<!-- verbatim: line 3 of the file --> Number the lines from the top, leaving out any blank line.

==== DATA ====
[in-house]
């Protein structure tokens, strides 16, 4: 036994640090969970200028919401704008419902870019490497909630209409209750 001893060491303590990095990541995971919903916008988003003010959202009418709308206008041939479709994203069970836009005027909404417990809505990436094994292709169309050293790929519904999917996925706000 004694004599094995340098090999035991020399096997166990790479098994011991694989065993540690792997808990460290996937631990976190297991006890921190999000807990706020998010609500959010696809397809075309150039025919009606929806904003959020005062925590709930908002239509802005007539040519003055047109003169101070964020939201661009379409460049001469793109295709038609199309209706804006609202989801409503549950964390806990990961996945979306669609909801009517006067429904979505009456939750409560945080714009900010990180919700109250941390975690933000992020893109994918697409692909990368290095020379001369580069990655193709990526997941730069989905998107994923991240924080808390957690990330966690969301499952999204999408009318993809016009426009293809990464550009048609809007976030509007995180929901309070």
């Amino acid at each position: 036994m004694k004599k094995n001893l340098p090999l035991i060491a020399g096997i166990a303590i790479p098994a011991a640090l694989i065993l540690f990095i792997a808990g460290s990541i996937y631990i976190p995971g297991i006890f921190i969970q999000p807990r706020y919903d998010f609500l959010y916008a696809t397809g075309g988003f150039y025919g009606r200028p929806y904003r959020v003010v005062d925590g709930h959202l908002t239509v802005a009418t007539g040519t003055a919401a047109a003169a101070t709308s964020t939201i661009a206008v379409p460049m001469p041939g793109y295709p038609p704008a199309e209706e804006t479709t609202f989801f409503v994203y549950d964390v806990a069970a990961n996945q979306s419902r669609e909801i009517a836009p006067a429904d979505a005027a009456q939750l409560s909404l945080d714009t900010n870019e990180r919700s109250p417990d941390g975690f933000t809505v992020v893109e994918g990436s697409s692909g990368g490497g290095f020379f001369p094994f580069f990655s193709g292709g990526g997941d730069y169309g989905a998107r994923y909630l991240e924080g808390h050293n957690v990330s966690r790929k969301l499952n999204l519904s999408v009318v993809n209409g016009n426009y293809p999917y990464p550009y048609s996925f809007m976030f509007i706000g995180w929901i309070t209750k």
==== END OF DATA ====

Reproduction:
């Amino acid at each position: 036994m004694k004599k094995n001893l340098p090999l035991i060491a020399g096997i166990a303590i790479p098994a011991a640090l694989i065993l540690f990095i792997a808990g460290s990541i996937y631990i976190p995971g297991i006890f921190i969970q999000p807990r706020y919903d998010f609500l959010y916008a696809t397809g075309g988003f150039y025919g009606r200028p929806y904003r959020v003010v005062d925590g709930h959202l908002t239509v802005a009418t007539g040519t003055a919401a047109a003169a101070t709308s964020t939201i661009a206008v379409p460049m001469p041939g793109y295709p038609p704008a199309e209706e804006t479709t609202f989801f409503v994203y549950d964390v806990a069970a990961n996945q979306s419902r669609e909801i009517a836009p006067a429904d979505a005027a009456q939750l409560s909404l945080d714009t900010n870019e990180r919700s109250p417990d941390g975690f933000t809505v992020v893109e994918g990436s697409s692909g990368g490497g290095f020379f001369p094994f580069f990655s193709g292709g990526g997941d730069y169309g989905a998107r994923y909630l991240e924080g808390h050293n957690v990330s966690r790929k969301l499952n999204l519904s999408v009318v993809n209409g016009n426009y293809p999917y990464p550009y048609s996925f809007m976030f509007i706000g995180w929901i309070t209750k």